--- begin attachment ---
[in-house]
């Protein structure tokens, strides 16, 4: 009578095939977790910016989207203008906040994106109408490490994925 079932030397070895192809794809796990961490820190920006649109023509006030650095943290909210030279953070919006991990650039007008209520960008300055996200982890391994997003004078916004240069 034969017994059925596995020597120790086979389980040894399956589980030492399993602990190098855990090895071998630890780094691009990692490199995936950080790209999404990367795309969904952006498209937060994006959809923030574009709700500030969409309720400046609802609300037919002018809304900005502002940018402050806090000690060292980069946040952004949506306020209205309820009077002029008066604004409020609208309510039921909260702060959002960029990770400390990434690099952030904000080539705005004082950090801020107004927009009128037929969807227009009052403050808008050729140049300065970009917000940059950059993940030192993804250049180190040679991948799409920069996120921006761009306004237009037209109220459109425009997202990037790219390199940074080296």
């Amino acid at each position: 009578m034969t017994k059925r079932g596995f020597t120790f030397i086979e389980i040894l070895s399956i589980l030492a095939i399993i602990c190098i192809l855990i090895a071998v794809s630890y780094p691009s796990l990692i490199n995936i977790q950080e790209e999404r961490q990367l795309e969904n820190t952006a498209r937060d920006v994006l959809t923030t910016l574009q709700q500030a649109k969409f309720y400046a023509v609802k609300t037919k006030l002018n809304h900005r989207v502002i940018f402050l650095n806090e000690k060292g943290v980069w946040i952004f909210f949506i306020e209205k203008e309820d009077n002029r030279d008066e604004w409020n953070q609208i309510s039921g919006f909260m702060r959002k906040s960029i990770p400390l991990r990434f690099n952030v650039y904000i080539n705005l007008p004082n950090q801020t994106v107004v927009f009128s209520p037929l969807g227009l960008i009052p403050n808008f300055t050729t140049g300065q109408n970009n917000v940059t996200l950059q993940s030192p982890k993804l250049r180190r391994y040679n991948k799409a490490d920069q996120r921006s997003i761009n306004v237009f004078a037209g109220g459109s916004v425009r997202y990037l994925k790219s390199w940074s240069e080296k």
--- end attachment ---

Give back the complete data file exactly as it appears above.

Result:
[in-house]
């Protein structure tokens, strides 16, 4: 009578095939977790910016989207203008906040994106109408490490994925 079932030397070895192809794809796990961490820190920006649109023509006030650095943290909210030279953070919006991990650039007008209520960008300055996200982890391994997003004078916004240069 034969017994059925596995020597120790086979389980040894399956589980030492399993602990190098855990090895071998630890780094691009990692490199995936950080790209999404990367795309969904952006498209937060994006959809923030574009709700500030969409309720400046609802609300037919002018809304900005502002940018402050806090000690060292980069946040952004949506306020209205309820009077002029008066604004409020609208309510039921909260702060959002960029990770400390990434690099952030904000080539705005004082950090801020107004927009009128037929969807227009009052403050808008050729140049300065970009917000940059950059993940030192993804250049180190040679991948799409920069996120921006761009306004237009037209109220459109425009997202990037790219390199940074080296």
């Amino acid at each position: 009578m034969t017994k059925r079932g596995f020597t120790f030397i086979e389980i040894l070895s399956i589980l030492a095939i399993i602990c190098i192809l855990i090895a071998v794809s630890y780094p691009s796990l990692i490199n995936i977790q950080e790209e999404r961490q990367l795309e969904n820190t952006a498209r937060d920006v994006l959809t923030t910016l574009q709700q500030a649109k969409f309720y400046a023509v609802k609300t037919k006030l002018n809304h900005r989207v502002i940018f402050l650095n806090e000690k060292g943290v980069w946040i952004f909210f949506i306020e209205k203008e309820d009077n002029r030279d008066e604004w409020n953070q609208i309510s039921g919006f909260m702060r959002k906040s960029i990770p400390l991990r990434f690099n952030v650039y904000i080539n705005l007008p004082n950090q801020t994106v107004v927009f009128s209520p037929l969807g227009l960008i009052p403050n808008f300055t050729t140049g300065q109408n970009n917000v940059t996200l950059q993940s030192p982890k993804l250049r180190r391994y040679n991948k799409a490490d920069q996120r921006s997003i761009n306004v237009f004078a037209g109220g459109s916004v425009r997202y990037l994925k790219s390199w940074s240069e080296k």